Acting Social Security Commissioner Martha A. McSteen notified agency offices throughout the country yesterday that more than 2 million Social Security recipients will get a benefit increase averaging $21 a month, beginning with checks received Dec. 3, because the Social Security Administration has finished posting earnings for 1982 and has recomputed benefits to reflect them.
In addition to the increase in their basic benefit, many beneficiaries are to get a one-time, retroactive payment averaging $480 based on the 1982 figures.
The December increase will be in addition to the automatic annual cost-of-living increase of 3.5 percent that all 37 million Social Security recipients are to receive in their Jan. 3 checks.
In recent years, because of problems with the SSA's antiquated computer system, the agency has fallen behind in posting earnings. When they eventually are included in each retiree's record, benefits must be adjusted. Now that the SSA has begun modernizing its computers, it is beginning to catch up on postings.
McSteen said the agency identified 2.5 million people who will receive higher benefits; 2 million of them are in the new automated system and will get their increases in December, while the remaining 500,000 will get theirs later because changes must be done by hand. Beneficiaries do not need to contact their local Social Security office in order to receive the increase. ANOTHER ROUND ON DISABILITY CASES . . .
Social Security is getting ready for the massive job of reviewing tens of thousands of cases involving disabled people previously ordered off the disability rolls. The cases are in the courts or the administrative pipeline, but must be reconsidered under rules just approved by Congress. Already there is a dispute over one issue: whether federal district courts should retain jurisdiction over cases that were before them when the law passed, to make sure that they are properly remanded to the SSA for reconsideration.
Jonathan Stein, director of Community Legal Services of Philadelphia, said legal services groups fear that the agency will not do a good job of notifying everyone involved that they have the right to a review under the new rules and to receive benefits while awaiting the outcome of their case. The legal services groups want the district courts to keep jurisdiction over the cases, while the government is asking that the courts be relieved of jurisdiction. The matter is now before the Supreme Court. CHANGES ON THE BUDGET FRONT . . .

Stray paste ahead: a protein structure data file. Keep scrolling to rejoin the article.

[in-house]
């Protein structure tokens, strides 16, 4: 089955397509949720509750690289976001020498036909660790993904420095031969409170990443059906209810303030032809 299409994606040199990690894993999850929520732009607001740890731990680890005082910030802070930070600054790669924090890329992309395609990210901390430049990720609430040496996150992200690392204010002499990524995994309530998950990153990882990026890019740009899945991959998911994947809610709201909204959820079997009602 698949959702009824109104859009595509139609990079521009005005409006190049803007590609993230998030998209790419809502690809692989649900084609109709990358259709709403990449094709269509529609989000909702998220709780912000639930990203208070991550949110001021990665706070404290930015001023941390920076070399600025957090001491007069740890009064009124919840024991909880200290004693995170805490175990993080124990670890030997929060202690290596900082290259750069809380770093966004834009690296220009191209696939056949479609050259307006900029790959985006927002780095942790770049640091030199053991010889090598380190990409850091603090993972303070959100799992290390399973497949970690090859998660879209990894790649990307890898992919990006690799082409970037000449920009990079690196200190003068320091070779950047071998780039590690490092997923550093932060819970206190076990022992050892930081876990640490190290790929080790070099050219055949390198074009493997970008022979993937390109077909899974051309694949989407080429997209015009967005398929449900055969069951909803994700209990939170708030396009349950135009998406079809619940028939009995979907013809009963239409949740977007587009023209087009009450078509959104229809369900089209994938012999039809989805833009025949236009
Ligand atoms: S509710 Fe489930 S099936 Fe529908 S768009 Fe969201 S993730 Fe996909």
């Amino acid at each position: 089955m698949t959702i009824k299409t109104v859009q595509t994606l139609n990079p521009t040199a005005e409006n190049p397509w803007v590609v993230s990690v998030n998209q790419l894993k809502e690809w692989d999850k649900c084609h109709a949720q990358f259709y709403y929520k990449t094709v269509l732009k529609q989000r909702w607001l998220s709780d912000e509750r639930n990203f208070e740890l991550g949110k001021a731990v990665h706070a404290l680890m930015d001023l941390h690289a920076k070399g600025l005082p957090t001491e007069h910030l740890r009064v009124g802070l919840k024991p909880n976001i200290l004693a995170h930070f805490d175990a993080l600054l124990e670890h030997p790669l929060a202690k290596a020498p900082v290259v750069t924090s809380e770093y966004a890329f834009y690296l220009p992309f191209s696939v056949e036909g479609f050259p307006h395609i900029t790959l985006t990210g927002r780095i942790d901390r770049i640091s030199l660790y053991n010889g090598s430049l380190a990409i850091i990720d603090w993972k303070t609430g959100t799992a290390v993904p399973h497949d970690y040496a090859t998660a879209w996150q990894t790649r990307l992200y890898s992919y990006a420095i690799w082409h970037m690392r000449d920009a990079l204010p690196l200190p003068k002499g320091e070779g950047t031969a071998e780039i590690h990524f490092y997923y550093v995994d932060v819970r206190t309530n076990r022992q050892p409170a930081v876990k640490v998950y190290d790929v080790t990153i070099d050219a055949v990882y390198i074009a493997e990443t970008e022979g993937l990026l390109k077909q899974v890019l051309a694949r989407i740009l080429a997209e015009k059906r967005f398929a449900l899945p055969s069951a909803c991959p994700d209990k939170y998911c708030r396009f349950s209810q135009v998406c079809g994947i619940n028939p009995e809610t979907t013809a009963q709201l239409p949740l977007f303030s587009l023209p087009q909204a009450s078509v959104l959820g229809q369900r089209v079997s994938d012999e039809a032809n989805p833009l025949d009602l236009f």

Anthony L. Itteilag, deputy assistant secretary for budget of the Department of Health and Human Services for the last four years, is leaving after the general election to become budget director for the Interior Department. A career civil servant, Itteilag has been at HHS for nine years. MEDICAID CUTS . . .
The states no longer are cutting or restricting Medicaid the way they were during the first two years of the Reagan administration, according to a survey by the Intergovernmental Health Policy Project of George Washington University.
The survey, conducted in July, found that "a reversal of those earlier trends seems to be developing. In 1983, for example, 15 states adopted policies leading to an expansion in program eligibility, and so far in 1984, nine states have expanded eligibility. Most of the recent increases have been through introduction of limited 'medically needy' programs which focus on services for pregnant women and children. Also, in 1984, 14 states either adopted a new service or reinstated a previous service which had been cut . . . ." TRETIREMENT BENEFITS . . .
The Employee Benefit Research Institute reports that, based on a May 1983 survey, 52 percent of the nation's 99 million full- and part-time civilian employes worked for an employer with a pension plan, with Delaware having the highest proportion, about 63 percent, and Arkansas the lowest, 37 percent. In the District of Columbia, about 52 percent of those surveyed worked for employers having a pension system; in Virginia, 60 percent, and in Maryland, just over 60 percent.